The History Trail

Follow an Ancient Road through the Mountains of Tokyo

By Nathaniel Green    - 2 min read

The History trail follows an old Edo era road through the mountains. It is the shortest of the Tokyo area Fureai no Michi trails, however this is not any disadvantage for the trail as it has really great views in places of the surrounding mountains and valleys and on its descent to the north there are many traditional Japanese style mountain cottages perched along steep inclines with their various orchards and gardens. It offers a glimpse of a way of life that cannot be seen from any of the major cities, and is what some call "the real Japan".

The slowly disappearing Satoyama culture is definitely something to be savored while there is still a chance. At the northern end of the trail is Hinohara village, a Japanese  tourist destination by itself. From the large bus and car parking lot are large signs depicting the various trails to waterfalls and scenic small river valleys. The traveler could easily walk the trail in the morning and then enjoy the sites of this very beautiful area that very few foreign tourists get a chance to explore.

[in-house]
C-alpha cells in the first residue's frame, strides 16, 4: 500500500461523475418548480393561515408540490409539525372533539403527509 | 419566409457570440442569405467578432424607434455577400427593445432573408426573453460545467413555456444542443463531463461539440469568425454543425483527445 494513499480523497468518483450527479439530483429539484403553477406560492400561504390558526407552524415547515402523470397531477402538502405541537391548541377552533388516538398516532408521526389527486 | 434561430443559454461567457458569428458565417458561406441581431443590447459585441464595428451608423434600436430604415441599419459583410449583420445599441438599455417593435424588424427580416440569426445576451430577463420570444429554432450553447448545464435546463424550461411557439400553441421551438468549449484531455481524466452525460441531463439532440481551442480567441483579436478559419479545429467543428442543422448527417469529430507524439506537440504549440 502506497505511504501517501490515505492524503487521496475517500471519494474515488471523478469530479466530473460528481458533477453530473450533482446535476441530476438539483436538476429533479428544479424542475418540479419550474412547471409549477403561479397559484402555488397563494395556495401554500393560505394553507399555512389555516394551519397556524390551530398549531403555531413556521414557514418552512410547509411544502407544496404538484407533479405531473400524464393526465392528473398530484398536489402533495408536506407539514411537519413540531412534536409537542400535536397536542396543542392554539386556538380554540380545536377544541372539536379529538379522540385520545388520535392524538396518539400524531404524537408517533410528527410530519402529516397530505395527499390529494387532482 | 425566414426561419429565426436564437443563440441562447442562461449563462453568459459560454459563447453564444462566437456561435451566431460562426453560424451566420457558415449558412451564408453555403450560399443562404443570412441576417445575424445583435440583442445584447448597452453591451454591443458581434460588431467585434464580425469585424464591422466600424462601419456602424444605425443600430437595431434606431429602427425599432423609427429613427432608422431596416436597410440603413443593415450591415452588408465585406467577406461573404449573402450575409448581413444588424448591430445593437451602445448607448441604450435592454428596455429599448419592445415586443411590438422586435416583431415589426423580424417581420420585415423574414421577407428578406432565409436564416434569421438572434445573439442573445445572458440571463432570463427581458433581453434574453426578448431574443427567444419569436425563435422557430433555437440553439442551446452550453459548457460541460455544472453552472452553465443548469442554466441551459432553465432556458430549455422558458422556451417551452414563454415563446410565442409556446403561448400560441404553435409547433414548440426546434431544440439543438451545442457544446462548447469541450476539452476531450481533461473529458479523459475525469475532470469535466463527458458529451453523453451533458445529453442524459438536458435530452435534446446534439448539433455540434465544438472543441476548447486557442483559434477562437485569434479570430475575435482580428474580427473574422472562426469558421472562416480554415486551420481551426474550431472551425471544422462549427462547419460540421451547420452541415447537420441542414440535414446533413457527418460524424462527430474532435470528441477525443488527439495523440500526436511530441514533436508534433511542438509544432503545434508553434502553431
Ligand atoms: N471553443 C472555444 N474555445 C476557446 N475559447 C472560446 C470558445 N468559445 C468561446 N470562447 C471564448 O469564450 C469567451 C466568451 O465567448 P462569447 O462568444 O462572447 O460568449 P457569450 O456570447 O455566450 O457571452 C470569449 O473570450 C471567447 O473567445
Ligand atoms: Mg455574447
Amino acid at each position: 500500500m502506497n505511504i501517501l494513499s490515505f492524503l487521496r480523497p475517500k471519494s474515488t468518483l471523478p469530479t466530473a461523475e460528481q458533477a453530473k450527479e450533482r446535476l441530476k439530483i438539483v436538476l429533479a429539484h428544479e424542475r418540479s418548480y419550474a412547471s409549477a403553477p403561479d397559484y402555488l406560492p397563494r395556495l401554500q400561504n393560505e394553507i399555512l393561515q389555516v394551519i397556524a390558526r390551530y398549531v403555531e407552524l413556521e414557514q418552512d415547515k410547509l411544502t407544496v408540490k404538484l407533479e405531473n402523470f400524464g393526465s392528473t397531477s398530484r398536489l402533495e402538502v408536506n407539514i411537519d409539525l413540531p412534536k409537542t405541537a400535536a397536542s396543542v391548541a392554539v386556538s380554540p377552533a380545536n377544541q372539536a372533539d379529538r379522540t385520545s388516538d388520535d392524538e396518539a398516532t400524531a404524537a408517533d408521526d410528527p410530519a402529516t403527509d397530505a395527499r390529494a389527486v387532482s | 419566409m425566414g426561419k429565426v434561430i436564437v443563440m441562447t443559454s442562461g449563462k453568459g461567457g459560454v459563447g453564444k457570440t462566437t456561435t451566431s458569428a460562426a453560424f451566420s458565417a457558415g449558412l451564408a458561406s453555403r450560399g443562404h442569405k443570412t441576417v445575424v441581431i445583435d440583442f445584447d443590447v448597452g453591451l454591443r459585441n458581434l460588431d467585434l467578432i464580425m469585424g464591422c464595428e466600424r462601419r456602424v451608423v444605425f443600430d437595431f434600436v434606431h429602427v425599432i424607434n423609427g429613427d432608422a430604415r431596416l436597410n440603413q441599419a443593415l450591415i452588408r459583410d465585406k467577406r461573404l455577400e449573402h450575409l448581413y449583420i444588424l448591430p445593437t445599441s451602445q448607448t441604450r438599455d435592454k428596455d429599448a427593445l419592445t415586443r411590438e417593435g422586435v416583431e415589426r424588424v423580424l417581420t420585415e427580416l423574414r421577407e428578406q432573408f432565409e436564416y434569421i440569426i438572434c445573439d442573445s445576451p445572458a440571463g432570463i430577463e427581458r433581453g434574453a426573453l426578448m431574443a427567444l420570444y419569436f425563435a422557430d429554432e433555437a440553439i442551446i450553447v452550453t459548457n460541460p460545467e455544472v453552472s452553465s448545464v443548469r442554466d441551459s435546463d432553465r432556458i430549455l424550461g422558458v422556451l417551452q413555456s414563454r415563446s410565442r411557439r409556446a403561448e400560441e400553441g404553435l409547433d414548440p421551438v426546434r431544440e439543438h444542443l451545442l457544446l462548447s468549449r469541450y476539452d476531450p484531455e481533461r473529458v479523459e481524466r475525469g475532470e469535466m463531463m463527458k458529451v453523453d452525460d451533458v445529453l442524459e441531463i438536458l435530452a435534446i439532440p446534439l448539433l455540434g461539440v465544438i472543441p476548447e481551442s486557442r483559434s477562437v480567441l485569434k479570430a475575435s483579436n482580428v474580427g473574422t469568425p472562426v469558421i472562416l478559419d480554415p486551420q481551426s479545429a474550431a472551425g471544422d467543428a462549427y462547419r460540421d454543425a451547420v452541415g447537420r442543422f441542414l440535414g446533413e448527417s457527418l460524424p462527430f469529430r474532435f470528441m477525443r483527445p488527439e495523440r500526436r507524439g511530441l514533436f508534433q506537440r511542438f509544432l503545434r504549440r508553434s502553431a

The History trail is part of a regional network of trails collectively known as the Kanto Fureai  no Michi (pronounced like Kantoe foo-leh-ai no meechee), which covers the prefectures of Tokyo metropolis, Saitama, Kanagawa, Chiba, etc. In total the trail system has about 144 segments that can be taken one or two a day. Even though Akigawa is a bit isolated, Hinohara is a Japanese tourist destination itself for people getting out of Tokyo for the weekend, and so has great bus services. The buses to both ends start come and go to Musashi Itsukaichi station.

It is highly advisable for the traveler to get trail maps for the Tokyo sections of the Kanto Fureai no Michi from the information center just outside of Mitake station. They have maps for all of the different sections in Tokyo plus a large overall map of the entire trail system. the person there is very helpful and will give the traveler more information than they could possibly need if things are particularly slow that day.

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Nathaniel Green

Nathaniel Green @nathaniel.green

I am fascinated by the Japanese ability to combine nature and culture and have travelled and hiked to as many of these such locations as possible over the last seven years. Of course, even now I have a lot to still see and learn.

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Kim B 7 months ago
Such a pleasant slice of nature not far from the bustling metropolis!